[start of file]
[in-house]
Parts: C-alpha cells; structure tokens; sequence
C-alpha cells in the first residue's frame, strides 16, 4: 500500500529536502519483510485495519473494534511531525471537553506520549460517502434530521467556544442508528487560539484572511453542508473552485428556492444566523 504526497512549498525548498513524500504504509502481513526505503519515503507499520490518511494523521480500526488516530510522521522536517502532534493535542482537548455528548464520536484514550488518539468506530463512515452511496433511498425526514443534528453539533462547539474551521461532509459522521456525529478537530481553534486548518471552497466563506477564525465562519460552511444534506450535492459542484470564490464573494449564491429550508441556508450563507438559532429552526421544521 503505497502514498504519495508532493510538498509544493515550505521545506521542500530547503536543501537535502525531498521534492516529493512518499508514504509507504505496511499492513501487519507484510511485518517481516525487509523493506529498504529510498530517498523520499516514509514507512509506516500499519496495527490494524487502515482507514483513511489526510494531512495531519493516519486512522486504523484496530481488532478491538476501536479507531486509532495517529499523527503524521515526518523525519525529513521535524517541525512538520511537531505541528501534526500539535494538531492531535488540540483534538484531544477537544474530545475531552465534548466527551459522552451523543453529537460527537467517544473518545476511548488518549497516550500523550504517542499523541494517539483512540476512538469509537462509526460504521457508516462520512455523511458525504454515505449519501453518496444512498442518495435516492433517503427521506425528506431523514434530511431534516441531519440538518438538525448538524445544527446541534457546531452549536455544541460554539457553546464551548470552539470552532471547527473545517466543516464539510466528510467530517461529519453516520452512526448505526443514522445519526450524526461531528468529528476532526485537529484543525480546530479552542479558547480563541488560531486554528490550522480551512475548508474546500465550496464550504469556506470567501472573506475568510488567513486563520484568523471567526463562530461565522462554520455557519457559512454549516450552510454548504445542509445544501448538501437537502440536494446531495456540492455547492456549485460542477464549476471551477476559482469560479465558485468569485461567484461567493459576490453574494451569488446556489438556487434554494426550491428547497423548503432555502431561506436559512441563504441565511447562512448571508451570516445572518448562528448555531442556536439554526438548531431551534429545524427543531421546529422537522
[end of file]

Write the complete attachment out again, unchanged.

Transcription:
[in-house]
Parts: C-alpha cells; structure tokens; sequence
C-alpha cells in the first residue's frame, strides 16, 4: 500500500529536502519483510485495519473494534511531525471537553506520549460517502434530521467556544442508528487560539484572511453542508473552485428556492444566523 504526497512549498525548498513524500504504509502481513526505503519515503507499520490518511494523521480500526488516530510522521522536517502532534493535542482537548455528548464520536484514550488518539468506530463512515452511496433511498425526514443534528453539533462547539474551521461532509459522521456525529478537530481553534486548518471552497466563506477564525465562519460552511444534506450535492459542484470564490464573494449564491429550508441556508450563507438559532429552526421544521 503505497502514498504519495508532493510538498509544493515550505521545506521542500530547503536543501537535502525531498521534492516529493512518499508514504509507504505496511499492513501487519507484510511485518517481516525487509523493506529498504529510498530517498523520499516514509514507512509506516500499519496495527490494524487502515482507514483513511489526510494531512495531519493516519486512522486504523484496530481488532478491538476501536479507531486509532495517529499523527503524521515526518523525519525529513521535524517541525512538520511537531505541528501534526500539535494538531492531535488540540483534538484531544477537544474530545475531552465534548466527551459522552451523543453529537460527537467517544473518545476511548488518549497516550500523550504517542499523541494517539483512540476512538469509537462509526460504521457508516462520512455523511458525504454515505449519501453518496444512498442518495435516492433517503427521506425528506431523514434530511431534516441531519440538518438538525448538524445544527446541534457546531452549536455544541460554539457553546464551548470552539470552532471547527473545517466543516464539510466528510467530517461529519453516520452512526448505526443514522445519526450524526461531528468529528476532526485537529484543525480546530479552542479558547480563541488560531486554528490550522480551512475548508474546500465550496464550504469556506470567501472573506475568510488567513486563520484568523471567526463562530461565522462554520455557519457559512454549516450552510454548504445542509445544501448538501437537502440536494446531495456540492455547492456549485460542477464549476471551477476559482469560479465558485468569485461567484461567493459576490453574494451569488446556489438556487434554494426550491428547497423548503432555502431561506436559512441563504441565511447562512448571508451570516445572518448562528448555531442556536439554526438548531431551534429545524427543531421546529422537522